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Orkney councillors turn down request for more time to build wind farm  

Credit:  By Andrew Stewart, Local Democracy Reporter | January 20, 2022 | www.pressandjournal.co.uk ~~

Orkney council’s planning committee have turned down an application from a wind farm developer asking for more time to get started on one of their projects.

Planning permission for Edinburgh-based Hoolan Energy’s four-turbine development at Costa Head, Birsay, will expire this April.

The developer had initially asked the council for five years to be added on to the three-year time limit they had to begin building the project.

They had also asked for five years to be added on to a 25-year time limit to have the project up and running.

However, this is not what was considered by the planning committee.

Instead, they considered extending the three-year limit to 10 years and keeping the 25-year limit as it is.

The council said these changes would fall in line with recent wind farm decisions made by Scottish Ministers.

In particular, with the recent decisions made on applications the council put to the government for its own wind farm projects in Hoy and Quanterness.

Hoolan’s turbine proposals for Costa were turned down by the council’s planning committee in August 2018.

However, this decision was overturned in April 2019, after an appeal was made to the Scottish Government.

The same transpired for another Hoolan project at Hesta Head, in South Ronaldsay.

Council changed recommendation based on government’s decision on Hoy and Quanterness wind farms

Despite the Scottish Government being the body that gave the projects the thumbs up, it fell to Orkney council’s planning committee to decide whether to give the developer more time.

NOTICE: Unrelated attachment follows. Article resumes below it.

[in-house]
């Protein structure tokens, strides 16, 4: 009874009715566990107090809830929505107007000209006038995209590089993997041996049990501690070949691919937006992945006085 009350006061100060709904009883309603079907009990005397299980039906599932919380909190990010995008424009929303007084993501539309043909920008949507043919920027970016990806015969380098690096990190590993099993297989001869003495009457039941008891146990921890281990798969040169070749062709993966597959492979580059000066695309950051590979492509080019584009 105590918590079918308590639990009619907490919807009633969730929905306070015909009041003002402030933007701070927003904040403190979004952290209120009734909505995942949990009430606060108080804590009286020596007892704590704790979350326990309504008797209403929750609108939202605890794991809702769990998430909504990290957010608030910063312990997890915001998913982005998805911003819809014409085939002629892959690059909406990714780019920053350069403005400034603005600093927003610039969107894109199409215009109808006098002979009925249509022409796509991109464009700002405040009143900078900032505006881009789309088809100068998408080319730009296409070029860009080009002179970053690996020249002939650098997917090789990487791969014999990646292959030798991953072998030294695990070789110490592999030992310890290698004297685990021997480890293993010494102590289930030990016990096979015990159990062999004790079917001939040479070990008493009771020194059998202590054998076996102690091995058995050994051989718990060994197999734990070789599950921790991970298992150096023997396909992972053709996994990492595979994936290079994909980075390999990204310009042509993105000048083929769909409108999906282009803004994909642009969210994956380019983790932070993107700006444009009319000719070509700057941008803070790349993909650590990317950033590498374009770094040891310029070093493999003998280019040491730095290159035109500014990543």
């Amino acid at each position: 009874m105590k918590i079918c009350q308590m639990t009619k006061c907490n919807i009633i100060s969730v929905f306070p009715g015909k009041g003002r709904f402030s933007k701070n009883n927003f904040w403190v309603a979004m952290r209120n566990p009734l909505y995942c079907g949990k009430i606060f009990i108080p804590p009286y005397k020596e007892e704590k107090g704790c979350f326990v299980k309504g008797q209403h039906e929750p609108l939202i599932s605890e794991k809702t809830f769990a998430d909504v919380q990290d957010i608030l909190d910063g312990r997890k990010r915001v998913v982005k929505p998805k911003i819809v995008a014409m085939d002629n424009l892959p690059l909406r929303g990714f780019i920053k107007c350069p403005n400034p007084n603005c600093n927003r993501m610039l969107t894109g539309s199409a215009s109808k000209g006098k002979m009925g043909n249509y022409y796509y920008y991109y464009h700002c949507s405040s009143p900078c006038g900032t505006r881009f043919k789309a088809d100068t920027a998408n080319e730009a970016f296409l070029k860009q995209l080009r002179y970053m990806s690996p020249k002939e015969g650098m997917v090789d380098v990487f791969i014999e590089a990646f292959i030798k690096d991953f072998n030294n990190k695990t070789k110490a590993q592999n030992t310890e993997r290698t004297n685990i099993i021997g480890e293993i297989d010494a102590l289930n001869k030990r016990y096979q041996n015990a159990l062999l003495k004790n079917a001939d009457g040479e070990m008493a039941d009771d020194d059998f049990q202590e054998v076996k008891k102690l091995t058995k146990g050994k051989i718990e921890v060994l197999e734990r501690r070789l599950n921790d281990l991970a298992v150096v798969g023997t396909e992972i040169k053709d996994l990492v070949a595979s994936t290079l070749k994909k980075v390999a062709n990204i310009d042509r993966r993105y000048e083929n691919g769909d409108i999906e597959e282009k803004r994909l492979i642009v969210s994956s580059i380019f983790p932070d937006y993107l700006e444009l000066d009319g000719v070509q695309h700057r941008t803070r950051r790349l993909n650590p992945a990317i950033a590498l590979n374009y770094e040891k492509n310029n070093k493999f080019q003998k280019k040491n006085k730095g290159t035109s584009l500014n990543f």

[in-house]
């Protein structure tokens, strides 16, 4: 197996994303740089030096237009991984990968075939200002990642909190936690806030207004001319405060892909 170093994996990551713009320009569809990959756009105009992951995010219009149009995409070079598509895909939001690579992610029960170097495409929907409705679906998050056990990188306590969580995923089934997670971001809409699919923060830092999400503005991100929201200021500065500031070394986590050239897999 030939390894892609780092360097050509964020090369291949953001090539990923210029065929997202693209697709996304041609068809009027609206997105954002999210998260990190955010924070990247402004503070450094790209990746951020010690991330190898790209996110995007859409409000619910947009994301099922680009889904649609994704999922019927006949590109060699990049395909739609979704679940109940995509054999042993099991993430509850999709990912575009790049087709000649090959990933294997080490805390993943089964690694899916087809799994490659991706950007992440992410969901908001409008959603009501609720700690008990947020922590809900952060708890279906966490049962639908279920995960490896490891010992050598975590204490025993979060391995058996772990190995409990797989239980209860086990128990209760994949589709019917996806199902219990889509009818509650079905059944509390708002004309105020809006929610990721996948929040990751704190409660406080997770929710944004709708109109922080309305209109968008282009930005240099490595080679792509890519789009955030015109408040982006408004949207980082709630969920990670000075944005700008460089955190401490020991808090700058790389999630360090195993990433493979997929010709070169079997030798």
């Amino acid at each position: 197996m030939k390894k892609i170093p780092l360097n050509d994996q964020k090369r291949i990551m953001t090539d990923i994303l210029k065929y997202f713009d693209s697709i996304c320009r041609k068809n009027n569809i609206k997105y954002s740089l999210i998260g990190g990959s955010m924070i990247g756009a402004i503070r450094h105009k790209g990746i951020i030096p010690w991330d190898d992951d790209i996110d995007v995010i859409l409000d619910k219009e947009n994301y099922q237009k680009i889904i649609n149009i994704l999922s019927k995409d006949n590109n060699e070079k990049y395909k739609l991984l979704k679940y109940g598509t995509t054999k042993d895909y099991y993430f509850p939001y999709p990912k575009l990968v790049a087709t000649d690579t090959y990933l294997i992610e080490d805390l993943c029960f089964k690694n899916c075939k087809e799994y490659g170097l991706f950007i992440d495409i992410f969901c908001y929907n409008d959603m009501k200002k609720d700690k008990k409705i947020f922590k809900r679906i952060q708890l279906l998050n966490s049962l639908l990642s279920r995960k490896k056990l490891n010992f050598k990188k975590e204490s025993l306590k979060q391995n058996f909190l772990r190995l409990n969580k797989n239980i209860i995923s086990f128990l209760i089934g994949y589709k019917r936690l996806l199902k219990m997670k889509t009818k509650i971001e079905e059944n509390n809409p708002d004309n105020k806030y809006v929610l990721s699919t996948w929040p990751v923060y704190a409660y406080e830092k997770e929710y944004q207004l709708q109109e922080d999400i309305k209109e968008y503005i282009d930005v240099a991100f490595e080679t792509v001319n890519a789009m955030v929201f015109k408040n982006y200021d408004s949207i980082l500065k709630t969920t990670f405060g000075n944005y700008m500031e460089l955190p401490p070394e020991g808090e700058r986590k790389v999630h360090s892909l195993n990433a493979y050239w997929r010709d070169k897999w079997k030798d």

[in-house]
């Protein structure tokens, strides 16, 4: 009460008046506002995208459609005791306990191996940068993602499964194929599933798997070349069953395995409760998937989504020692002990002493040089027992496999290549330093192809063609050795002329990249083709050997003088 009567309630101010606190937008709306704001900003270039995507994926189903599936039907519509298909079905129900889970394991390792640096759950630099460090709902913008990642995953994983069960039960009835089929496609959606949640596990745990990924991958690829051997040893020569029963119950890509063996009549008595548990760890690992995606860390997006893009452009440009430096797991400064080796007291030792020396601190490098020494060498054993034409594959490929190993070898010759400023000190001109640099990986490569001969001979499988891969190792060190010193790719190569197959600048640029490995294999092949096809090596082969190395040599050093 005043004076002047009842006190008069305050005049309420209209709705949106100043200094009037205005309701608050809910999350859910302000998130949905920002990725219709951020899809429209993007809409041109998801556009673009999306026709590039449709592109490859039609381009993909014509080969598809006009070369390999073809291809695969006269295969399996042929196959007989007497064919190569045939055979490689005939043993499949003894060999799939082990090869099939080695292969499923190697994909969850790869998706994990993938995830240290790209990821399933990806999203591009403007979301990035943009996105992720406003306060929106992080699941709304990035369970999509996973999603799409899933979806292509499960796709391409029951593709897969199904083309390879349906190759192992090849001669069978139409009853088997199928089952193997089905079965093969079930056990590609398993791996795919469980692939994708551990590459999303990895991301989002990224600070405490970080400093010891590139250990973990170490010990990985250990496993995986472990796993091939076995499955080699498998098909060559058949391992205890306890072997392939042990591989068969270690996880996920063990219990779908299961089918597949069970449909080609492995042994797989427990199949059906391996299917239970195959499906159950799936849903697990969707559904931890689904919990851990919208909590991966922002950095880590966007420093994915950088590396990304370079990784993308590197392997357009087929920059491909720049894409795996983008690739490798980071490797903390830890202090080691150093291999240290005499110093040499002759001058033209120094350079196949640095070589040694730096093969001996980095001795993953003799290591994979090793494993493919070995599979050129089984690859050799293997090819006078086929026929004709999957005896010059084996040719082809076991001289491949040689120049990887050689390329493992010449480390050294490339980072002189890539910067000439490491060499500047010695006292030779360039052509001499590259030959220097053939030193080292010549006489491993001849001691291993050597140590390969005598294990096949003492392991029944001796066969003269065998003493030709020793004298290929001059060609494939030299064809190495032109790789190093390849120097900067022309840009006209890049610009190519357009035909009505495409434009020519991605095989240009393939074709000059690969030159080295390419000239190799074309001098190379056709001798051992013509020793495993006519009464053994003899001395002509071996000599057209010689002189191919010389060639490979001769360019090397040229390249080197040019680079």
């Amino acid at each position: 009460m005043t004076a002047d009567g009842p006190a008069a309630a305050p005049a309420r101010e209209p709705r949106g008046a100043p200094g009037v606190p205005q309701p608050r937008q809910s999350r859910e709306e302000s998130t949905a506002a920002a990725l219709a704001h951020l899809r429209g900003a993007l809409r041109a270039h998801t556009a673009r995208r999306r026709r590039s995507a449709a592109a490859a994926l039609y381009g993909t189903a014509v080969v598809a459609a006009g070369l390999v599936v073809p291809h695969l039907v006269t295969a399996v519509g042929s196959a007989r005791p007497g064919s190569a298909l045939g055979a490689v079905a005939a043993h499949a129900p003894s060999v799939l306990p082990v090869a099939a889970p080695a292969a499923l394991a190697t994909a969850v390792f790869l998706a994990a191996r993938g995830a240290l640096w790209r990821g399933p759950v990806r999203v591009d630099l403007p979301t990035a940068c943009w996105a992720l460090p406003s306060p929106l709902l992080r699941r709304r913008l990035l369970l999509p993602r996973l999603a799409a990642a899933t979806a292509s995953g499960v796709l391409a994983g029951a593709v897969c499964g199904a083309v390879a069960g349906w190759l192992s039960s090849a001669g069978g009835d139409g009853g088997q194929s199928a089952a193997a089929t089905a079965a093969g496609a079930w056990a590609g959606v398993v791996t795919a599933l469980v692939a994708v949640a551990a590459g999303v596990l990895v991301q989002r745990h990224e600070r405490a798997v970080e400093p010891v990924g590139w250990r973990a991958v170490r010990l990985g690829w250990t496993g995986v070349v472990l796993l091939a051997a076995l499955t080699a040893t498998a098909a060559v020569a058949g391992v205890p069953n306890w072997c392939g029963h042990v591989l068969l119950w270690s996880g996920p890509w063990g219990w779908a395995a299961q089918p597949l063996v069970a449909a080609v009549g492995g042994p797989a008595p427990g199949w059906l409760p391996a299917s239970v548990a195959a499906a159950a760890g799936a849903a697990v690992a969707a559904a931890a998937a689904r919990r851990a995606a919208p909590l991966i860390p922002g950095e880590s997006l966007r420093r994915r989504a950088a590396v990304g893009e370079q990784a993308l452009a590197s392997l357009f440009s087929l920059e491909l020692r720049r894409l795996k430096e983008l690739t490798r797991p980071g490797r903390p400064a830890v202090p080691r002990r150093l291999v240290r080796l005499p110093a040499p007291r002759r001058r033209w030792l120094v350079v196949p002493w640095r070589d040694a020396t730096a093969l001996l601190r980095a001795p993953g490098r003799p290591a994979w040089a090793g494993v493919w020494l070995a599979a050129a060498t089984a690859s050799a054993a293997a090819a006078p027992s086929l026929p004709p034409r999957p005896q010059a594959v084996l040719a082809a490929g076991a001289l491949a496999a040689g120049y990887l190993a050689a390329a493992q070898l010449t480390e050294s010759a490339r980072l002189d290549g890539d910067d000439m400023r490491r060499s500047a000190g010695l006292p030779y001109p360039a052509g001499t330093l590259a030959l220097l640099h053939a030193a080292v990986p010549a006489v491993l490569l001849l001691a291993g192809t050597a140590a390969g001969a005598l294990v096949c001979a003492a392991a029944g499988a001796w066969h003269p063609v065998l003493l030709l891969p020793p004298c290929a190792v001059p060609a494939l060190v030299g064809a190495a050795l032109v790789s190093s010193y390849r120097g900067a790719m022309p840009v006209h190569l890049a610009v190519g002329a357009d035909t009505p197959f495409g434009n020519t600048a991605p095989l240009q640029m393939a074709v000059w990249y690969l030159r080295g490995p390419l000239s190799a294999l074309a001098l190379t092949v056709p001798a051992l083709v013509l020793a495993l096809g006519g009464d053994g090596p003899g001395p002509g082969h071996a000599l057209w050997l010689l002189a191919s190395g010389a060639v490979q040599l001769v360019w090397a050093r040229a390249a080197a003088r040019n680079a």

Councillor Owen Tierney said it was “kind of funny” that the committee was being asked to approve the extension on a condition they refused in the first place.

The development director with Hoolan, Lizzie Foot explained their position.

She said the Costa Head turbines would provide a significant contribution to the needs case for the new interconnector between Orkney and the Scottish Mainland.

However, she said the Costa project has been “absorbing grid connection delays” around the interconnector and a grid offer connection is expected to be delayed once again.

The planning committee heard from three objectors at the meeting.

Jason Scholfield and Jim Leitch, who are both Evie residents, spoke and had a letter read out, respectively.

Objector says developer has had ample time to get started

Mr Leitch said the applicant had had “ample time” to build their wind farm.

Noting that with Orkney council entering into the commercial wind farm business, he said he sees the council and Hoolan Energy as commercial businesses with “a common goal” in getting permission for a new interconnector to mainland Scotland approved.

There were also concerns about the project’s effect on peregrine populations.

A letter of objection from the RSPB was also read out. The organisation said it was concerned by the council considering giving Hoolan 10 years to build when it had only asked for five more.

The RSPB said data could be up to 15 years old by the time the turbines are up and this could invalidate the environmental assessment.

Councillor John Ross Scott moved to approve the application but there was no seconder.

The committee’s chairman Rob Crichton then moved to refuse.

He said: “I chaired the meeting where the original decision was to recommend for refusal.

“I took the Scottish Ministers reporters at true value and I’m happy with the conditions that were put on it. I don’t feel there’s been proper justification as to why things should have changed.”

A similar application for Hoolan Energy’s Hesta Head development is still awaiting a decision from the council.

Source:  By Andrew Stewart, Local Democracy Reporter | January 20, 2022 | www.pressandjournal.co.uk

This article is the work of the source indicated. Any opinions expressed in it are not necessarily those of National Wind Watch.

The copyright of this article resides with the author or publisher indicated. As part of its noncommercial effort to present the environmental, social, scientific, and economic issues of large-scale wind power development to a global audience seeking such information, National Wind Watch endeavors to observe “fair use” as provided for in section 107 of U.S. Copyright Law and similar “fair dealing” provisions of the copyright laws of other nations. Send requests to excerpt, general inquiries, and comments via e-mail.

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